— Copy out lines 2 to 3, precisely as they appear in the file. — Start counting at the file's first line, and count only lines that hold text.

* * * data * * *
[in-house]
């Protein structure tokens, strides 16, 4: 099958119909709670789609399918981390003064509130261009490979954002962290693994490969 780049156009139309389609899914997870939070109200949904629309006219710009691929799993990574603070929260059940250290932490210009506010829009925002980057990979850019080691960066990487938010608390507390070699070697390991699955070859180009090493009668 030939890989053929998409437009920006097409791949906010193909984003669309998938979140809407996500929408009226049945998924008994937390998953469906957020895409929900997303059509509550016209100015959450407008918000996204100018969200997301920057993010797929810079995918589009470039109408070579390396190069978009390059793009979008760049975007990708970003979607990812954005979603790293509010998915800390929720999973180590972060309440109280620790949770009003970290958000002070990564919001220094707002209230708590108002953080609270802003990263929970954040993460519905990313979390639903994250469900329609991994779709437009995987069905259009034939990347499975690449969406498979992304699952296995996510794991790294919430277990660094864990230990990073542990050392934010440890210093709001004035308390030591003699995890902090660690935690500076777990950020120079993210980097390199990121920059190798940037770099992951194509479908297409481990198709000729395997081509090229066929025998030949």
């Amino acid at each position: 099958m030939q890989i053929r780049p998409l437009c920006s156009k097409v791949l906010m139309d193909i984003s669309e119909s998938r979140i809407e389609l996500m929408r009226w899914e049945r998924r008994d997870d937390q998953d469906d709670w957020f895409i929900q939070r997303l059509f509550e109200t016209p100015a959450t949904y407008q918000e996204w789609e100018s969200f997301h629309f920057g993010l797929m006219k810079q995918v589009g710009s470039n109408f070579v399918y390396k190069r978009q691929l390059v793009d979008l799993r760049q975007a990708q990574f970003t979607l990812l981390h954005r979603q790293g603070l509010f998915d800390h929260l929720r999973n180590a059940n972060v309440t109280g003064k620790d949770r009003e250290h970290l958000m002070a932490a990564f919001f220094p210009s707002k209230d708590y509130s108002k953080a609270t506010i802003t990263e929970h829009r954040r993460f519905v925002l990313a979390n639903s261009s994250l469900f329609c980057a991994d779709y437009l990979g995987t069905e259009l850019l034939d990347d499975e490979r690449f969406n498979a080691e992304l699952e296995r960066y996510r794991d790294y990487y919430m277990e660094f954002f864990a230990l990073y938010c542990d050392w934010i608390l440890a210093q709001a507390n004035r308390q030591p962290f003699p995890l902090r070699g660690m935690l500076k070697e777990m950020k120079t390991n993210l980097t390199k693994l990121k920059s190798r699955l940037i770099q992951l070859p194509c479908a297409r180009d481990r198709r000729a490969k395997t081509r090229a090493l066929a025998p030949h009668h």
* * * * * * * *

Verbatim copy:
């Protein structure tokens, strides 16, 4: 099958119909709670789609399918981390003064509130261009490979954002962290693994490969 780049156009139309389609899914997870939070109200949904629309006219710009691929799993990574603070929260059940250290932490210009506010829009925002980057990979850019080691960066990487938010608390507390070699070697390991699955070859180009090493009668 030939890989053929998409437009920006097409791949906010193909984003669309998938979140809407996500929408009226049945998924008994937390998953469906957020895409929900997303059509509550016209100015959450407008918000996204100018969200997301920057993010797929810079995918589009470039109408070579390396190069978009390059793009979008760049975007990708970003979607990812954005979603790293509010998915800390929720999973180590972060309440109280620790949770009003970290958000002070990564919001220094707002209230708590108002953080609270802003990263929970954040993460519905990313979390639903994250469900329609991994779709437009995987069905259009034939990347499975690449969406498979992304699952296995996510794991790294919430277990660094864990230990990073542990050392934010440890210093709001004035308390030591003699995890902090660690935690500076777990950020120079993210980097390199990121920059190798940037770099992951194509479908297409481990198709000729395997081509090229066929025998030949």
């Amino acid at each position: 099958m030939q890989i053929r780049p998409l437009c920006s156009k097409v791949l906010m139309d193909i984003s669309e119909s998938r979140i809407e389609l996500m929408r009226w899914e049945r998924r008994d997870d937390q998953d469906d709670w957020f895409i929900q939070r997303l059509f509550e109200t016209p100015a959450t949904y407008q918000e996204w789609e100018s969200f997301h629309f920057g993010l797929m006219k810079q995918v589009g710009s470039n109408f070579v399918y390396k190069r978009q691929l390059v793009d979008l799993r760049q975007a990708q990574f970003t979607l990812l981390h954005r979603q790293g603070l509010f998915d800390h929260l929720r999973n180590a059940n972060v309440t109280g003064k620790d949770r009003e250290h970290l958000m002070a932490a990564f919001f220094p210009s707002k209230d708590y509130s108002k953080a609270t506010i802003t990263e929970h829009r954040r993460f519905v925002l990313a979390n639903s261009s994250l469900f329609c980057a991994d779709y437009l990979g995987t069905e259009l850019l034939d990347d499975e490979r690449f969406n498979a080691e992304l699952e296995r960066y996510r794991d790294y990487y919430m277990e660094f954002f864990a230990l990073y938010c542990d050392w934010i608390l440890a210093q709001a507390n004035r308390q030591p962290f003699p995890l902090r070699g660690m935690l500076k070697e777990m950020k120079t390991n993210l980097t390199k693994l990121k920059s190798r699955l940037i770099q992951l070859p194509c479908a297409r180009d481990r198709r000729a490969k395997t081509r090229a090493l066929a025998p030949h009668h």